Bernd Leno could make a welcome change for Arsenal in light of Petr Cech’s decline

Bernd Leno in action for Bayer Leverkusen
Bernd Leno in action for Bayer Leverkusen

It’s hard enough for a football club to cope with the decline of one legend over the course of a season, let alone two. While Arsene Wenger’s deepening twilight as a manager has been the subject of hundreds of articles over the last few weeks, less has been written about the deterioration of Petr Cech, the time-worn bedrock of his crumbling team.

One of the most iconic players of the Premier League era, instantly recognisable for his protective headgear and the seemingly elastic reach of his 6’5 frame, Cech will be remembered as a mythical figure among goalkeepers. Having played 494 games for Chelsea over an 11-year period and won four Premier League titles and the Champions League with the Blues, he has added another 110 appearances for Arsenal to his résumé since he moved to north London in 2015. Cech has a record 199 clean sheets in the league in total, 30 more than nearest rival David James, 59 more than David Seaman, 67 more than Edwin van der Saar and 71 more than Peter Schmeichel.

When measured next to the most celebrated Premier League goalkeepers of the past few decades, Cech is streets ahead of everyone for consistency, longevity and sheer excellence. There’s a reason he’s been stuck on 199 clean sheets for his last 11 matches, however, and it’s not just down to the ineptitude and collective dysfunction of Arsenal as a defensive unit.

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Cech’s performance against Brighton last weekend was just his latest erratic showing between the sticks, with individual errors becoming more and more noticeable in his game over the last couple of seasons. Both of Brighton’s goals were preventable and Cech admitted as much afterwards, tweeting: “If you want to win a game away of home in the best league in the world your GK can’t concede two goals like I did today… it’s simply not possible… the team fought back but the damage was done.”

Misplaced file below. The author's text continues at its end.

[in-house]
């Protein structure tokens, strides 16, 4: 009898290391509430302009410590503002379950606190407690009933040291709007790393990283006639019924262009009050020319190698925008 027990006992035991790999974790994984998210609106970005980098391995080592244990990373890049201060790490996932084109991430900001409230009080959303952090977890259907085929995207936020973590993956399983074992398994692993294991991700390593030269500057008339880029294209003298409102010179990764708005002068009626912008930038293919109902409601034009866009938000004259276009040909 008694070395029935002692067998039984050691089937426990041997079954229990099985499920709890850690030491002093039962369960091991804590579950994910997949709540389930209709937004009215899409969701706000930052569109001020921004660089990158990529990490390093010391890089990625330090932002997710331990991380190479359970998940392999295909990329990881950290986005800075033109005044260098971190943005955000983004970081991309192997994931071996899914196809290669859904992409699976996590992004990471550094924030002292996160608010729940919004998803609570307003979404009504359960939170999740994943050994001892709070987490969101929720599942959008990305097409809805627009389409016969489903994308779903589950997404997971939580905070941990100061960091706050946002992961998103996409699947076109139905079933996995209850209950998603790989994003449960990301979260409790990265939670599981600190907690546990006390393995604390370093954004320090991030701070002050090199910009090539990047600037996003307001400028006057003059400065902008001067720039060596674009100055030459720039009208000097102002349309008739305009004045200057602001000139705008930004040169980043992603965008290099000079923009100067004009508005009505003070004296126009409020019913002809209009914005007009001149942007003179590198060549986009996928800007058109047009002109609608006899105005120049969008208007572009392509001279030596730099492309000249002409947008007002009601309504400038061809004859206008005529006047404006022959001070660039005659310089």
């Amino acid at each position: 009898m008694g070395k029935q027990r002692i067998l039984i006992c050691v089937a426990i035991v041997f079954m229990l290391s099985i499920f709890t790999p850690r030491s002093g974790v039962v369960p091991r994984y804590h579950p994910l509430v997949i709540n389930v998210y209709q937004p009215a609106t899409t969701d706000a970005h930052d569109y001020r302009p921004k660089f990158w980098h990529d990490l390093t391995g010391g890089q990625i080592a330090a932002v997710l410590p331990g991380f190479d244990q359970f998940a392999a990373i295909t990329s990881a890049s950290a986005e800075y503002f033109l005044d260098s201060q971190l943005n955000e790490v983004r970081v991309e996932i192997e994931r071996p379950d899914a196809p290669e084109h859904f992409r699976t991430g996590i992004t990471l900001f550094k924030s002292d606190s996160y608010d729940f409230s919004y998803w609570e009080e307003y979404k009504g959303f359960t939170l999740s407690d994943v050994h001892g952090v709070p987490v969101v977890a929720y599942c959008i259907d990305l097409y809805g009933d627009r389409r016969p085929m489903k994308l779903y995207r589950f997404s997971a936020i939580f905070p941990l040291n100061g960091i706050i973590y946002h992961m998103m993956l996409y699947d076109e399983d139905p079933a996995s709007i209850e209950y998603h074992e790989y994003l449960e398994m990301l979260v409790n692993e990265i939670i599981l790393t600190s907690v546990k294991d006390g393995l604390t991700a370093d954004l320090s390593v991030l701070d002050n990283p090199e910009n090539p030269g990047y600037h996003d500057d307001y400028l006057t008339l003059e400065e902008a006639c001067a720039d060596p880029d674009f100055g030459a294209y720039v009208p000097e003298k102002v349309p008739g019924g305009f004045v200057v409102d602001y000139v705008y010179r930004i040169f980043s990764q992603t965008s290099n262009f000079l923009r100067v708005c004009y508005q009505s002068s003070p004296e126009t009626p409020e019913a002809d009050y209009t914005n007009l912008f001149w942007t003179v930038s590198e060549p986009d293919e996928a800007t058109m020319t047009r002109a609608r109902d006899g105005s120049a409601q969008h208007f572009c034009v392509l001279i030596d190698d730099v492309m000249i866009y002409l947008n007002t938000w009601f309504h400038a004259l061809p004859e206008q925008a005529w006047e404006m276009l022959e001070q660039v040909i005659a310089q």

Arsenal in for Leno?

Despite their huge admiration for Cech, who left many fans were in awe when he first arrived at the Emirates, Arsenal supporters will be quietly relieved to see the club linked with another goalkeeper. Though the problems with the team are so fundamental at the moment that no one signing will fix them, per se, Cech could certainly do with quality competition and a successor more capable than David Ospina.

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According to German tabloid Bild, Arsenal are keen on signing a man often described as being in the Manuel Neuer mould. Bayer Leverkusen goalkeeper Bernd Leno is also a reported target for Italian league leaders Napoli, with Bild suggesting that “Napoli are serious about Leverkusen’s No.1… but Arsenal also seem to have expressed an interest.” The report suggests that Leno’s current contract runs until 2020, but that he has a buyout clause of around €25m.

Leno could be a long-term replacement for Petr Cech
Leno could be a long-term replacement for Petr Cech

That would be a lot more affordable than the sort of prices being quoted for the likes of Jan Oblak, Alisson Becker or Jack Butland, even. Leno is up there with Europe’s best available goalkeepers in terms of his talents, standing joint-third in the Bundesliga standings for clean sheets this season with seven. Still only 26 years old, Leno has made 280 appearances in all competitions for Leverkusen, missing just three league matches in the last seven seasons. Comparisons to Neuer are substantiated by the fact that, according to the official Bundesliga website, he has averaged more touches of the ball and played more passes than any other goalkeeper in the German top flight this term.

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Were Arsenal to recruit a replacement for Cech this season, Leno could bring a fresh dynamism at the back in place of a reliability which has faded with age. Leno, too, has consistency and longevity on his side, making him a fitting heir to a goalkeeper who has been an ever-present in the Premier League for the last decade and a half. With the organisation of the back five one of Arsenal’s most pressing concerns going forwards, it may be time for them to consider a future after Petr Cech and, perhaps, with Leno.

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